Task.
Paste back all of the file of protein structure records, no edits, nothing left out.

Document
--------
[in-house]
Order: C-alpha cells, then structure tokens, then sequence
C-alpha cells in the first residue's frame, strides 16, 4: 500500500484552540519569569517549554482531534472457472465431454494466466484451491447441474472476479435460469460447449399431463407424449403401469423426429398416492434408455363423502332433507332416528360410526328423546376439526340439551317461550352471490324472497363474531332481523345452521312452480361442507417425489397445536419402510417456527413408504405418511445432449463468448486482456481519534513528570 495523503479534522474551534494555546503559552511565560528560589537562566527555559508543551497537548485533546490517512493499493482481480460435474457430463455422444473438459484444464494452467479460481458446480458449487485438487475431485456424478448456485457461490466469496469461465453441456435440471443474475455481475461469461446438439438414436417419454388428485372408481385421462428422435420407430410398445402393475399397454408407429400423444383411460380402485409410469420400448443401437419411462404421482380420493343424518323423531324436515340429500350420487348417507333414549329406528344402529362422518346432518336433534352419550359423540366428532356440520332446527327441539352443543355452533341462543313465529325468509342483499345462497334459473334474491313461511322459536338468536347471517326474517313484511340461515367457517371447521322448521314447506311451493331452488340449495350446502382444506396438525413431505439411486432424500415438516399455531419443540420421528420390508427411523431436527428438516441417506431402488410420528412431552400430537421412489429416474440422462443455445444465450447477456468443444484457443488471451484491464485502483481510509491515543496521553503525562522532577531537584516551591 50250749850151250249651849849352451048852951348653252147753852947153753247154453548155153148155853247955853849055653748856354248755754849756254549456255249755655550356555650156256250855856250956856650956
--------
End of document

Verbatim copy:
[in-house]
Order: C-alpha cells, then structure tokens, then sequence
C-alpha cells in the first residue's frame, strides 16, 4: 500500500484552540519569569517549554482531534472457472465431454494466466484451491447441474472476479435460469460447449399431463407424449403401469423426429398416492434408455363423502332433507332416528360410526328423546376439526340439551317461550352471490324472497363474531332481523345452521312452480361442507417425489397445536419402510417456527413408504405418511445432449463468448486482456481519534513528570 495523503479534522474551534494555546503559552511565560528560589537562566527555559508543551497537548485533546490517512493499493482481480460435474457430463455422444473438459484444464494452467479460481458446480458449487485438487475431485456424478448456485457461490466469496469461465453441456435440471443474475455481475461469461446438439438414436417419454388428485372408481385421462428422435420407430410398445402393475399397454408407429400423444383411460380402485409410469420400448443401437419411462404421482380420493343424518323423531324436515340429500350420487348417507333414549329406528344402529362422518346432518336433534352419550359423540366428532356440520332446527327441539352443543355452533341462543313465529325468509342483499345462497334459473334474491313461511322459536338468536347471517326474517313484511340461515367457517371447521322448521314447506311451493331452488340449495350446502382444506396438525413431505439411486432424500415438516399455531419443540420421528420390508427411523431436527428438516441417506431402488410420528412431552400430537421412489429416474440422462443455445444465450447477456468443444484457443488471451484491464485502483481510509491515543496521553503525562522532577531537584516551591 50250749850151250249651849849352451048852951348653252147753852947153753247154453548155153148155853247955853849055653748856354248755754849756254549456255249755655550356555650156256250855856250956856650956